There have been *so* many technical problems with this mission, such as failure of reaction wheels, loss of the rover during deployment, damage to the solar cells by a flare, loss of attitude and communications due to a fuel leak, and so on. The mission timeline [wikipedia.org] reads like "And then this broke, and we managed to fix it. And then this, and we fixed that. And ..." Yet they are getting close to pulling off the main goals of the mission (sample return). A failure of the sampling procedure probably means they've got a bit of dust rather than the larger pieces they were hoping for, but it's better than nothing! And the pictures and other data the probe has returned are very cool [isas.jaxa.jp]. The asteroid is a "rubble pile", which had been speculated for many asteroids, but not directly seen before.

    The engineers and scientists that are running the mission deserve a lot of credit for keeping this thing going despite the problems (the contractors that built it, not as much :-)).

  • by BJ_Covert_Action (1499847) on Thursday April 22, 2010 @10:25AM (#31940134) Homepage Journal
    If I recall correctly, the Hayabusa spacecraft MIGHT have samples on it from the asteroid. Then again, it might not. The Hayabusa was originally designed to hover above the surface of the asteroid and fire a pellet into the surface, causing an ejection of material that the probe would then collect in a sample box. However, the probe has been having propulsion issues, amongst other things, and was required to land on the surface of the asteroid rather than hover above it. This, of course, was an achievement in itself. However, upon landing, the probe's pellet ejection system failed and no surface material was displaced forcibly. As I understand it, researchers are hoping that some dust or something settled into the sample collection bin. However, at this time, there is no certainty that it will contain anything.

    The most fascinating part about this mission, however, was the fact that it was using four plasma thrusters to steadily propel it to its destination. To my knowledge, this is the first time such technology has been used as the primary propulsion source for a mission. Even more fascinating is that three of the four thrusters failed and, as of now, one functioning thruster is a jury rigged hack job that they got working by using the control systems from one failed thruster and the thruster and propellant from a second. That said, Hayabusa has been an absolute testament to the tenacity and creativity in problem solving of JAXA. It has been an exciting mission, and I am very much looking forward to finding out just how lucky the unlucky probe has been in collecting dust bits from the asteroid.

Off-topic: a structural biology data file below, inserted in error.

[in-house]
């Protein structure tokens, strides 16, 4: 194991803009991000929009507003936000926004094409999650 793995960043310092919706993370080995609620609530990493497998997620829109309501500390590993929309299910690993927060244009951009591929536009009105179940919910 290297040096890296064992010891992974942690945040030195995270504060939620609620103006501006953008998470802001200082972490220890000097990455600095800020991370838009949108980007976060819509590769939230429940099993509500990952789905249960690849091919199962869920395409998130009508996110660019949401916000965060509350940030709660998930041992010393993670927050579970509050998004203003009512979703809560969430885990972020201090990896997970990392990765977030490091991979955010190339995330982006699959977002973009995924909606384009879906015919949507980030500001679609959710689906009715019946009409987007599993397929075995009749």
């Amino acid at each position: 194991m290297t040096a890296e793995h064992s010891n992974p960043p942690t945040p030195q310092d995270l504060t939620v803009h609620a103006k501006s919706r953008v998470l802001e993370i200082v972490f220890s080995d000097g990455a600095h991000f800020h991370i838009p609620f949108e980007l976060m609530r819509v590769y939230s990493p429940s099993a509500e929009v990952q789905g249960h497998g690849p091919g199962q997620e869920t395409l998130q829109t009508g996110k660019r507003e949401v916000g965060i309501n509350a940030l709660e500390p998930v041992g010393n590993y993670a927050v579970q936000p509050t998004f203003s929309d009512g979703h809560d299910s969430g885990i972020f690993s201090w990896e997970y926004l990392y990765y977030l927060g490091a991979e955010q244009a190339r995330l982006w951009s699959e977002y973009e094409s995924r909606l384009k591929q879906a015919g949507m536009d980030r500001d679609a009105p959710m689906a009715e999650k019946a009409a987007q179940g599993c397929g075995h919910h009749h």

• Maybe (Score:3, Interesting)

    by mbone (558574) on Thursday April 22, 2010 @11:03AM (#31940708)

    There is no actual guarantee that there is a sample in the chamber (as the pellets misfired).

    It's a remarkable achievement to get it back; let's hope that there is something inside.

  • by mbone (558574) on Thursday April 22, 2010 @11:05AM (#31940746)

    Yes, you missed a lot. They recovered it and are getting back, after a real "Perils of Pauline" type adventure.

  • by dotancohen (1015143) on Friday April 23, 2010 @03:28PM (#31960202) Homepage

    Being a high-tech field and competitive field, musicians are always in the need of the cutting edge. Quite a few musicians have either directly or indirectly contributed to kernel or application code, either through paying for development or getting right down and coding it themselves. The Meatloaf code may or may not have been actually coded by him, though that is how people like to say it.

    The other high-tech artist's field is movie production, and they contribute code as well.

Programmers do it bit by bit.